The Governor of Massachusetts recently declared a public health emergency over opioid overdoses.

8 Apr 2014

Naloxone is news right now like never before—as it should be in a country where overdose is the most common cause of accidental death, with an estimated 16,651 fatalities linked to opioid analgesics in 2010. Last month, Attorney General Eric Holder urged law enforcement agencies to train and equip more officers to carry the lifesaving drug, which is being widely heralded as “truly amazing.” New York State is planning to fund this using confiscated crime proceeds. And just last week, the FDA approved a new naloxone delivery device called Evzio. There’s no doubt that more cops carrying naloxone will save many lives. Their new role could also change the way the police—long feared by drug users—are seen by the public.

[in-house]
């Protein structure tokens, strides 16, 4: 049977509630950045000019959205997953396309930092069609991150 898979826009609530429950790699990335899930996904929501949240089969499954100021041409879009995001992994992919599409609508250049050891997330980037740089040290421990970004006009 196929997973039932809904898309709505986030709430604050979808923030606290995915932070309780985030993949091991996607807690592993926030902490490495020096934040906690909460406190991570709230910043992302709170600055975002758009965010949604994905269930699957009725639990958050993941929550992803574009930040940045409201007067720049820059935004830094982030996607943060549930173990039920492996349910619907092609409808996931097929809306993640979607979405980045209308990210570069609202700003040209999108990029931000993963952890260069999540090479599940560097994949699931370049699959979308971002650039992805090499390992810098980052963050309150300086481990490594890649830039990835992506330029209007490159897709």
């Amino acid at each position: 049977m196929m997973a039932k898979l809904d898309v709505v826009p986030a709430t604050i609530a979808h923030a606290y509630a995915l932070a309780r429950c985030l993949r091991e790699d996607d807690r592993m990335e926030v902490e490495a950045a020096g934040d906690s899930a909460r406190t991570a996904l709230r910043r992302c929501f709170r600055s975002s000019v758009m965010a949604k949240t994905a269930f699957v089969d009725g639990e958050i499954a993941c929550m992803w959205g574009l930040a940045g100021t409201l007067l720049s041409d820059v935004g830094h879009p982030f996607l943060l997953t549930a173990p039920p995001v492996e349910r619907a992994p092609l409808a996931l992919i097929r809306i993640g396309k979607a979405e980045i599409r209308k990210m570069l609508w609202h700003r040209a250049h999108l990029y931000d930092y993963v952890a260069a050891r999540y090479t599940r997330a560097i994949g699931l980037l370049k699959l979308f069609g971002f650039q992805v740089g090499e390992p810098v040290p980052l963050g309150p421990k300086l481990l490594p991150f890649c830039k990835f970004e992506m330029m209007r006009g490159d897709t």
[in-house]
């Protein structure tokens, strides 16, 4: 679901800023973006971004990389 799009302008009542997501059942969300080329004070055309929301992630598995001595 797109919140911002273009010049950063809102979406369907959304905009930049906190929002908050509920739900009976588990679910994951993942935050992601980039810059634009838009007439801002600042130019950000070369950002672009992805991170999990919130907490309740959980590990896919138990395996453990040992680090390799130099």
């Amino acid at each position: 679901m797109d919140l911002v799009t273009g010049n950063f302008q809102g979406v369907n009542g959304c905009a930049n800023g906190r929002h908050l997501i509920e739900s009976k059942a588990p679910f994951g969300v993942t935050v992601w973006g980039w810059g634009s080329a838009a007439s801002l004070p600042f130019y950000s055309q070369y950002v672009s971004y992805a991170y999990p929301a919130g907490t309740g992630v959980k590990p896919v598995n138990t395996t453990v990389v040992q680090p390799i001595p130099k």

Buck had a head start on most of his peers: In addition to serving as a police officer for 17 years, he’s also been an EMT for 20. So he already appreciated Narcan as a lifesaving tool and wanted to get trained. In the EMT setting, he’s seen people passed out, “blue, with a respiratory rate of zero.” Then Narcan is administered and moments later, “they are able to get up and walk out to the ambulance.” He’s also experienced incidents as a policeman when he didn’t have Narcan, when it could have been used, with a chance of saving somebody’s life.

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